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The Lifetime History of Major Depression in Women:  Reliability of Diagnosis and Heritability

Kenneth S. Kendler, MD; Michael C. Neale, PhD; Ronald C. Kessler, PhD; Andrew C. Heath, DPhil; Lindon J. Eaves, PhD, DSc
Arch Gen Psychiatry. 1993;50(11):863-870. doi:10.1001/archpsyc.1993.01820230054003.
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Background:  In epidemiologie samples, the assessment of lifetime history (LTH) of major depression (MD) is not highly reliable. In female twins, we previously found that LTH of MD, as assessed at a single personal interview, was moderately heritable (approximately 40%). In that analysis, errors of measurement could not be discriminated from true environmental effects.

Methods:  In 1721 female twins from a populationbased register, including both members of 742 pairs, LTH of MD, covering approximately the same time period, was obtained twice, once by self-administered questionnaire and once at personal interview.

Results:  Reliability of LTH of MD was modest (×= + .34, tetrachoric r= + .56) and was predicted by the number of depressive symptoms, treatment seeking, number of episodes, and degree of impairment. Deriving an "index of caseness" from these predictors, the estimated heritability of LTH of MD was greater for more restrictive definitions. Incorporating error of measurement into a structural equation model including both occasions of measurement, the estimated heritability of the liability to LTH of MD increased substantially (approximately 70%). More than half of what was considered environmental effects when LTH of MD was analyzed on the basis of one assessment appeared, when two assessments were used, to reflect measurement error.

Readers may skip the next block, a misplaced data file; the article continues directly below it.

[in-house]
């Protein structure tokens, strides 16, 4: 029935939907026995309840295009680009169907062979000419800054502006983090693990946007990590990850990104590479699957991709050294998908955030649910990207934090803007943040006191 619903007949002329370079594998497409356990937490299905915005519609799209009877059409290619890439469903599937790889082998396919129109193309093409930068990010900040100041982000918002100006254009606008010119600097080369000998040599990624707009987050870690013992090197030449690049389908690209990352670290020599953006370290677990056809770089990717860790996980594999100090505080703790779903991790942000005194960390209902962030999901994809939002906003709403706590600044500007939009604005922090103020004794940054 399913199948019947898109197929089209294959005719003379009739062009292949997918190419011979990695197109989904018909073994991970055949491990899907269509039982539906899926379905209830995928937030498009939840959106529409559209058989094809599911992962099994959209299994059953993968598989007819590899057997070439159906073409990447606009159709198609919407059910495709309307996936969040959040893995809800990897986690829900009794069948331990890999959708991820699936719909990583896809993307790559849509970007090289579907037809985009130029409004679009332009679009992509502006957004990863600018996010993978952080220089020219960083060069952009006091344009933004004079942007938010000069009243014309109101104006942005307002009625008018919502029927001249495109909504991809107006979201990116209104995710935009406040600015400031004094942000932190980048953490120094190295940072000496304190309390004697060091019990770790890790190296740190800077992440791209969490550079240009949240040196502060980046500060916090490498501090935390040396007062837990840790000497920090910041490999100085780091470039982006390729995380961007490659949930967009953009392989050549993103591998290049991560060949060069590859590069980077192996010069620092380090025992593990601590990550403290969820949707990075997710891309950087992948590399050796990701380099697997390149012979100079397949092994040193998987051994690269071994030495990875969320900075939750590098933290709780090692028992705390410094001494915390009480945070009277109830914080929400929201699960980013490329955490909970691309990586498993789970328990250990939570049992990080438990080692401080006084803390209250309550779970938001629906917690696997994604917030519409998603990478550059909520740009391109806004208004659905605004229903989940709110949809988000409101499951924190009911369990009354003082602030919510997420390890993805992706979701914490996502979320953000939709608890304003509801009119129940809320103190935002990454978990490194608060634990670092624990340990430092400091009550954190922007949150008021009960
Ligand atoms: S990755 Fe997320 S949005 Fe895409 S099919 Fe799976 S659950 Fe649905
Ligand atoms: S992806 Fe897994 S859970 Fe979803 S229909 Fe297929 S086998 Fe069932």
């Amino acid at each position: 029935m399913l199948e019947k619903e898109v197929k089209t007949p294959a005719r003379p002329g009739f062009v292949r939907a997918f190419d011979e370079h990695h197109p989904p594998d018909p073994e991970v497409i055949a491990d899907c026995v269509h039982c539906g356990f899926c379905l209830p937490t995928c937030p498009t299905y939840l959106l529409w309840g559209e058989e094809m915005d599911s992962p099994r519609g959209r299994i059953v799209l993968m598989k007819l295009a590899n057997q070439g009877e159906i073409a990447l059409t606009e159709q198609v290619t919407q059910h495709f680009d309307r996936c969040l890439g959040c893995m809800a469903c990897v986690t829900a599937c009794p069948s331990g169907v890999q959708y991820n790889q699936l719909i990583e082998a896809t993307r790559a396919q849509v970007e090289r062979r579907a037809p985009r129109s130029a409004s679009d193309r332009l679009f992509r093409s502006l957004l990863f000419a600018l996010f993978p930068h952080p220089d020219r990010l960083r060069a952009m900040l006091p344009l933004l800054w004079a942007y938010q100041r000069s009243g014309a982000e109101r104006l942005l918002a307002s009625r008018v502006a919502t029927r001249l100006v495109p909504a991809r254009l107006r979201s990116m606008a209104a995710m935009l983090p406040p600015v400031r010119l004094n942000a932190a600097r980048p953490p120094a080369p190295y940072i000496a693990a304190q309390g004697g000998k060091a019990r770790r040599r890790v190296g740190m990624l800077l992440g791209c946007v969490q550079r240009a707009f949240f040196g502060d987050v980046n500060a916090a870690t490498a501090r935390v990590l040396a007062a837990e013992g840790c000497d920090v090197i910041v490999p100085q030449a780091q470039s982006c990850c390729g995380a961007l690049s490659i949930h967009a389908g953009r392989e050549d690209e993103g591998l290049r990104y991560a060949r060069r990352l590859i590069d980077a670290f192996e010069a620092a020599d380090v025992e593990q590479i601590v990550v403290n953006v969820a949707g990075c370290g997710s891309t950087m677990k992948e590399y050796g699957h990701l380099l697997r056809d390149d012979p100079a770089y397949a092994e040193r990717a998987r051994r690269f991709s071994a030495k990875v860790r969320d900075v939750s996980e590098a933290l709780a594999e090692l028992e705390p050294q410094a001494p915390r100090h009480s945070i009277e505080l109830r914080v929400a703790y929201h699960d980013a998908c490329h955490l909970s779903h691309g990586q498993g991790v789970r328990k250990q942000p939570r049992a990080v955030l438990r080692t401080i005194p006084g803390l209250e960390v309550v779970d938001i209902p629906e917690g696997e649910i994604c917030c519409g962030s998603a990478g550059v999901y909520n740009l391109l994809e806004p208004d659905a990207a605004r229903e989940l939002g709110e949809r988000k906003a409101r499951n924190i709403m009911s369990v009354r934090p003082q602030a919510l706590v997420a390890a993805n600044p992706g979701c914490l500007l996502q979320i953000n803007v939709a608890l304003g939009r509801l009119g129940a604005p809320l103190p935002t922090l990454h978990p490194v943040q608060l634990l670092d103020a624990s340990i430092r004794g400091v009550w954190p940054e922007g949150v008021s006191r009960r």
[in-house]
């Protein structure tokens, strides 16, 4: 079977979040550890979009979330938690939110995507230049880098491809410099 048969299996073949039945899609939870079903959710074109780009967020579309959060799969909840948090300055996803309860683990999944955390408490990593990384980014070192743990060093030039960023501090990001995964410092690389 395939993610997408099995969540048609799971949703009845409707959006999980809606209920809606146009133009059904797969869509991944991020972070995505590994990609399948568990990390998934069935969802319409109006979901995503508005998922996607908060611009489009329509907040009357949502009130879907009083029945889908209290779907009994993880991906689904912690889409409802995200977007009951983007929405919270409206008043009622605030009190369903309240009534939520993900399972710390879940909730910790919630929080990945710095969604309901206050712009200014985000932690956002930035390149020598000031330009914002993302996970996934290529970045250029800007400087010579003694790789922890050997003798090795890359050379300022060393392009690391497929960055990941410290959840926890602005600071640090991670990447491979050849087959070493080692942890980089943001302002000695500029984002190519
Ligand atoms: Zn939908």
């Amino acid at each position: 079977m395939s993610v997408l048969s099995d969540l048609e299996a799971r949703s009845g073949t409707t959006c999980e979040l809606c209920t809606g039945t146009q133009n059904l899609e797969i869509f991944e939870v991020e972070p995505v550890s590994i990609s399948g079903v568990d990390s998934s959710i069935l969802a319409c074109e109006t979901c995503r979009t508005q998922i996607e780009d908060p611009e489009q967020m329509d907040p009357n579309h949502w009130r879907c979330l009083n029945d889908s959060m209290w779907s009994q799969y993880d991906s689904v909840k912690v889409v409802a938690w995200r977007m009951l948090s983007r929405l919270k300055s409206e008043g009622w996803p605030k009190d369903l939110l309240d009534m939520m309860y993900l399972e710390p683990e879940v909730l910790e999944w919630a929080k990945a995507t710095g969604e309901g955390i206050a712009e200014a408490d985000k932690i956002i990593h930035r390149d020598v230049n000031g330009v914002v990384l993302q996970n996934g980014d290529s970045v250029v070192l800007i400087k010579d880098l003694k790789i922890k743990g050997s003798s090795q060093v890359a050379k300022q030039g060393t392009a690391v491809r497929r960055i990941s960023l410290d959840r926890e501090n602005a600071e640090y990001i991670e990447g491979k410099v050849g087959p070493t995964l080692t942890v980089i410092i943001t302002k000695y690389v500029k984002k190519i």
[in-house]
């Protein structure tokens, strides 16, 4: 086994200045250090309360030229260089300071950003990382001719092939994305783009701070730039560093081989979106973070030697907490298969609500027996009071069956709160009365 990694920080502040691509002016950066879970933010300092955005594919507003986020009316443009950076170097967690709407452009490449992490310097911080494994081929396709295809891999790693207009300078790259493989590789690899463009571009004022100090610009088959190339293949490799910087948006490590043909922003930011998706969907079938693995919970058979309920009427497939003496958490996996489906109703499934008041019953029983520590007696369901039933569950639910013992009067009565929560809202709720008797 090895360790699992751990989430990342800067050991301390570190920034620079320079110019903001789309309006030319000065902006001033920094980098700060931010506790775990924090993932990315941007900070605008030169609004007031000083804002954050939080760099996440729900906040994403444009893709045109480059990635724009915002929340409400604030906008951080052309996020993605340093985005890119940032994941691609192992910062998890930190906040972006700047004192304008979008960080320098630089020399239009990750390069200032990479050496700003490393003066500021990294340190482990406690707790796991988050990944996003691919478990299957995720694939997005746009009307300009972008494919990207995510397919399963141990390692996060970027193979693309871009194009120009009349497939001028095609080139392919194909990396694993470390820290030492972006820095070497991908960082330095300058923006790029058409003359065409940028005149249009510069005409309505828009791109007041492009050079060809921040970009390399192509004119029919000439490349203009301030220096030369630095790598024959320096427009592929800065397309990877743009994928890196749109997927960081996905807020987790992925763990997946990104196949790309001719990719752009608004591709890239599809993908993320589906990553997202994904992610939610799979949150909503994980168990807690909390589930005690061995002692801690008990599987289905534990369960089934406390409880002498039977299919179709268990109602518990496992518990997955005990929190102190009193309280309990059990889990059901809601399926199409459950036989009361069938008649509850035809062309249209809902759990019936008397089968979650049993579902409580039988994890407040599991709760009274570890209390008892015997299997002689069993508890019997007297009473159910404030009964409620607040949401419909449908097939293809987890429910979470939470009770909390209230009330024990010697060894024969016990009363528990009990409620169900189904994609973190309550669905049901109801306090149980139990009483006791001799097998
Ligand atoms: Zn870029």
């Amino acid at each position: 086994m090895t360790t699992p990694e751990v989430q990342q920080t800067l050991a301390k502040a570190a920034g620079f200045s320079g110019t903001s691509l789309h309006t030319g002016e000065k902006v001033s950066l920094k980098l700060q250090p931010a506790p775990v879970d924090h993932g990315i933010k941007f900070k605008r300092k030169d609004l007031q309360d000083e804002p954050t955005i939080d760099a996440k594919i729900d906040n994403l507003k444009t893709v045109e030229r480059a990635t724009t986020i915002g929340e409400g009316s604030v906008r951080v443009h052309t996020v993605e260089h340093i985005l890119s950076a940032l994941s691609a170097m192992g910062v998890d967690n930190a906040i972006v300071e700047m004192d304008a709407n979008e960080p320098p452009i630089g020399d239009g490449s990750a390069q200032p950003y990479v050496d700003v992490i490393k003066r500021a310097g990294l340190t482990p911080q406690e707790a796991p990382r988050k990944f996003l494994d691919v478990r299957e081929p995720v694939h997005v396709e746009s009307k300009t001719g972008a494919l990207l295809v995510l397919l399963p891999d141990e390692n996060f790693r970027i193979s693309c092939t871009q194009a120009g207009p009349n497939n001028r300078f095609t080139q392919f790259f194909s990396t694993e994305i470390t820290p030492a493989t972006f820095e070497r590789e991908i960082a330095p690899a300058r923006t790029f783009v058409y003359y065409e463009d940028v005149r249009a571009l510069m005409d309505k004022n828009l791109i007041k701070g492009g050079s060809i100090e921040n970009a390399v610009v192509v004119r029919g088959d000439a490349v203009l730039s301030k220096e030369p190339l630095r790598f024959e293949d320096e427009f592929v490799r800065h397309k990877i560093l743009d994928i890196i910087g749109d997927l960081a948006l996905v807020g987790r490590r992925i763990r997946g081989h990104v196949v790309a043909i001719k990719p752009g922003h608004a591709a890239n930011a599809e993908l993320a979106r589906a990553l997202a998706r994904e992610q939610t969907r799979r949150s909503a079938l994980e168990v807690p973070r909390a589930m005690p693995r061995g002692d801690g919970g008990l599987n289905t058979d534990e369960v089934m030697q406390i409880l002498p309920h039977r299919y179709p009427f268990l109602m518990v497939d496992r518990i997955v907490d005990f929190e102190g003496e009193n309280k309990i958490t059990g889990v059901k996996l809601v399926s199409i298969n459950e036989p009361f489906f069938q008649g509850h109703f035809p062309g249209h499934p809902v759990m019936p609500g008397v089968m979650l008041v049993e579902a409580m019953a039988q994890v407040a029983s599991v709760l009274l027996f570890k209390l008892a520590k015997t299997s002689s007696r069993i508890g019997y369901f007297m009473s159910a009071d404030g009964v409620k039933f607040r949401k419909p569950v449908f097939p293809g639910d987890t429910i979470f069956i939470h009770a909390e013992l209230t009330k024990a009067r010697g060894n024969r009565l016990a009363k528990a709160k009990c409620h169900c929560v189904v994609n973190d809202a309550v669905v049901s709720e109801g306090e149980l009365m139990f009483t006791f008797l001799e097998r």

Conclusions:  Major depression, as assessed over the lifetime, may be a rather highly heritable disorder of moderate reliability rather than a moderately heritable disorder of high reliability.

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